Tuesday, 21 December 2010
Thursday, 16 December 2010
Tuesday, 7 December 2010
Dylan Thomas Prize 2010
Elyse Fenton is a 29-year-old American poet. Her debut collection of war poetry Clamor sees a woman reflect on her lover fighting in Afghanistan. The personal collection charts Fenton’s experiences of her husband serving as a medic in the War on Iraq, the long stretches of distance between the couple, and the contrast between the harsh realities of his day-to-day and her life writing and working on organic farms on the homefront. The accomplished collection impressed a panel of judges chaired by Hay Festival Guru Peter Florence and went on to scoop the £30,000 Dylan Thomas Prize 2010 following in the footsteps of short story writers Nam Le (2008) and Rachel Trezise (2006).
Commenting on the announcement, Peter Florence said: ‘It’s a great winner. It’s an astonishing, fully accomplished book of huge ambition and spectacular delivery. For this Prize of all prizes it’s great to have a poet.’ Gwyneth Lewis, poet and member of the judging panel, added: ‘This is poetry of a very high order. The book’s vision of the relationship between love and war is more than worthy to be considered in the tradition of Dylan Thomas’ work.’
It was a win not just for the poet, but also for the small presses. Clamor is published by Cleveland State University Poetry Center, 2010 and has already been selected by D.A. Powell as winner of the 2009 Cleveland State University Poetry Center First Book Prize. Winner of the 2008 Pablo Neruda Award from Nimrod International Literary Journal, Fenton’s poetry and nonfiction have also appeared in such journals as Bat City Review, The Iowa Review, The Massachusetts Review, and The New York Times.
Fenton received her M.F.A. from the University of Oregon and currently lives in Philadelphia. In person she is elfin-featured and healthily handsome. You can see that she likes life outdoors. Her eyes belie a tomboy twinkle, and yet she is girlishly giggly with the sleep-deprivation of new motherhood and jet lag. She tells me that she knew she wanted to be a poet from a relatively young age. From high school she had the goal of getting a collection published, and the progression has been quite natural. What she has bristled against and resisted writing is the subject matter of the war, the personal, the confessional. ‘It took a year to get to poems in the manuscript, and confront the subject matter. I was not in the habit of writing autobiographical pieces. I resisted, I wasn’t used to writing out of that kind of immediate experience, and so it took me about six months of perhaps writing indirectly and subconsiously about it, but really trying not to write about it, it felt untouchable. Dangerous. I wanted to keep it at arm’s length.’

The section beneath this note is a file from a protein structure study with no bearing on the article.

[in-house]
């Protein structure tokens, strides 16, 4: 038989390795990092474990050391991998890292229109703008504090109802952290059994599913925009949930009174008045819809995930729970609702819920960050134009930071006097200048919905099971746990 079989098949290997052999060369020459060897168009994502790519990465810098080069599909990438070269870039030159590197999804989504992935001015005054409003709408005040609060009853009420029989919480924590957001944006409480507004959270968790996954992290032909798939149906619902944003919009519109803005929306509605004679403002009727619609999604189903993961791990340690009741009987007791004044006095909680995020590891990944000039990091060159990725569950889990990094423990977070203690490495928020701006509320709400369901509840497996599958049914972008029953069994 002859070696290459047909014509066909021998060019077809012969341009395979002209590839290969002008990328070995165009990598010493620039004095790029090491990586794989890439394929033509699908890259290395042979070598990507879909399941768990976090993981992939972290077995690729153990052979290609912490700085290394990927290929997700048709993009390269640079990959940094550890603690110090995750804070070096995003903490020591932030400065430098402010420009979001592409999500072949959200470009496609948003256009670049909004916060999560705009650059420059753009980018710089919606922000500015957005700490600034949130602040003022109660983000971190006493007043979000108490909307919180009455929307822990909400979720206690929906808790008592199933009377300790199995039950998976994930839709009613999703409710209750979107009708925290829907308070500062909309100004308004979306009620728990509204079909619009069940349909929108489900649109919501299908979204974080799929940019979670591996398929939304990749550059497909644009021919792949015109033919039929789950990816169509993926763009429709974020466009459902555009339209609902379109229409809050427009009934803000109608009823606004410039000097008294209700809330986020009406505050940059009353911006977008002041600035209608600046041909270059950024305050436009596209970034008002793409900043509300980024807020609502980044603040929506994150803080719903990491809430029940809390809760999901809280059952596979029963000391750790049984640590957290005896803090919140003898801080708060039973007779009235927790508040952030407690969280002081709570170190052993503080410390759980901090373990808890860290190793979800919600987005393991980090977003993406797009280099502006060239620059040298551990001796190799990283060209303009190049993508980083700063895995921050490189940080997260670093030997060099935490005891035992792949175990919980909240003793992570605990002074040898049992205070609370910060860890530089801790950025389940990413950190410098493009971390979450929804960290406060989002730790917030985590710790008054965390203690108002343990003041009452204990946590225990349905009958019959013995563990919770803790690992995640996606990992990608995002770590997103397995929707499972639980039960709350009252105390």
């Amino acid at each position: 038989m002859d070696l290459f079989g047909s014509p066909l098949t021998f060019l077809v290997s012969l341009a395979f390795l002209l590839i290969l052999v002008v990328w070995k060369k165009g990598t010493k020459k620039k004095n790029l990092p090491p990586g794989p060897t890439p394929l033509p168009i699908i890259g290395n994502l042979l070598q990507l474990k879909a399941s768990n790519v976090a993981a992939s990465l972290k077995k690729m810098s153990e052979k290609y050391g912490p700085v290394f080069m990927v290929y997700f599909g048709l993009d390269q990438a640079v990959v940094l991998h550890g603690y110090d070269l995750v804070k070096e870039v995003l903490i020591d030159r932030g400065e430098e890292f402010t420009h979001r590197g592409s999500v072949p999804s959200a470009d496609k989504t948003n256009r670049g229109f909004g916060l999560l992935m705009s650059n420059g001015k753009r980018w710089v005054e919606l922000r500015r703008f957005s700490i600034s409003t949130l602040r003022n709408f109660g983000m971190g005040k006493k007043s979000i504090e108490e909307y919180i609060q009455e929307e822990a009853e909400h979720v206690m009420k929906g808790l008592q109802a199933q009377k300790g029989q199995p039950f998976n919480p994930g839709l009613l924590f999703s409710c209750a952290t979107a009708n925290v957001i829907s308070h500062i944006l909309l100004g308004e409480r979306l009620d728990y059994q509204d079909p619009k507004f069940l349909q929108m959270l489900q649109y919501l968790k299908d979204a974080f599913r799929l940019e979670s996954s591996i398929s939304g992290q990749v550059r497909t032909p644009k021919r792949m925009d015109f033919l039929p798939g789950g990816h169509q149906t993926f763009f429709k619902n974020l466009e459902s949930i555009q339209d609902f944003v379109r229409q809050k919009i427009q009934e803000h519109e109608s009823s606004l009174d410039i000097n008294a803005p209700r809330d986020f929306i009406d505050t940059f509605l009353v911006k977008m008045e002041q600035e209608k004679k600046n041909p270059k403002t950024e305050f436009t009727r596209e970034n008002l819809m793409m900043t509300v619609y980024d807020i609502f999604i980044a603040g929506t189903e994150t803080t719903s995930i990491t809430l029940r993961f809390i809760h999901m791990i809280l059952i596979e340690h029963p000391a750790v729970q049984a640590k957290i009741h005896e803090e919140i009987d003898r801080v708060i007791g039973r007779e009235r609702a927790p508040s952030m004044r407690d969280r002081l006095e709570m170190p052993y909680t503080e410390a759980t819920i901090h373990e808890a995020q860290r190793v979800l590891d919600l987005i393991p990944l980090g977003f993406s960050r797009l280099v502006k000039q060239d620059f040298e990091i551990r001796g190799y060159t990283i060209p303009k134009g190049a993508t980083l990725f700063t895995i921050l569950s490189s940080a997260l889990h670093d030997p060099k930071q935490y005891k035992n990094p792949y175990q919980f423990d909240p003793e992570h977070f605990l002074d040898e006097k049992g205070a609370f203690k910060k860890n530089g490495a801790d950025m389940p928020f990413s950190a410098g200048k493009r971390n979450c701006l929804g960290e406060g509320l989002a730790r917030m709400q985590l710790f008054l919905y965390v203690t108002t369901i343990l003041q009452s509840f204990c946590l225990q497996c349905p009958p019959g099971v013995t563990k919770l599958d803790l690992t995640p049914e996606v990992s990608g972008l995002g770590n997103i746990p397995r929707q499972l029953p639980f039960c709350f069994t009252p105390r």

The dedication inside the book, addressed to P, her husband explains this disquietude:
I want to gather you up/into a book whose pages clink//like bone cockles graveled smooth/in the blood-wash of unimagined shore
Fenton found a way in to translating her feelings and experiences through the intricacies of language. Newscaster terms like ‘corkscrew landings’ that the couple used to mask what the war was about, the harsher realities behind the terminology: ‘the language was my window in, to begin writing but it still wasn’t for another couple of months that I could actually begin write in the first person and enter that.’ The collection that she created began with his arrival in Baghdad, it was the use of the words ‘corkscrew landing’ in their regular early phonecalls that enabled her to find a way to turn the lens towards them and write, that took the surfaces of language and deftly dived deeper:
a plane corkscrewing// down into the verdant green/ neck of Baghdad’s bottle-glass night/ so I don’t yet register the casual solemnity/ of newcaster banter//falling like spent shells/from both our mouths, [‘Word from the Front’]
Since completing Clamor Fenton has had a baby, which places demands on most of her time. She has also begun new writing projects to get her away from the intense surveillance of her first collection to something less personal: ‘I’ve been working in collaboration with a friend of mine; we’re writing sonnets in the voices of trees.’ It is a very different project, more formal and rule-based. The personal has not been cut out completely though, as life as a new mother has brought another focus, and new terminology, new language to spark Fenton’s linguistic interest. A series of poems examining the language of labour, both in terms of giving birth and hard graft.
Before finding out that she was the prize winner, Fenton told me she was resisting the transition to ebooks – ‘if only for financial reasons.’ However she admits that she happily composes her own work on the screen rather than the pages these days: ‘I wish that I could write by hand but I can’t anymore. It is probably down to when I started grad school and was thinking that sitting down and writing needed to become a habit that I did everyday and having that white space, opening up a white doc and having to manually go to it, to see the text and the white space, the clamor: the silence and the noise.’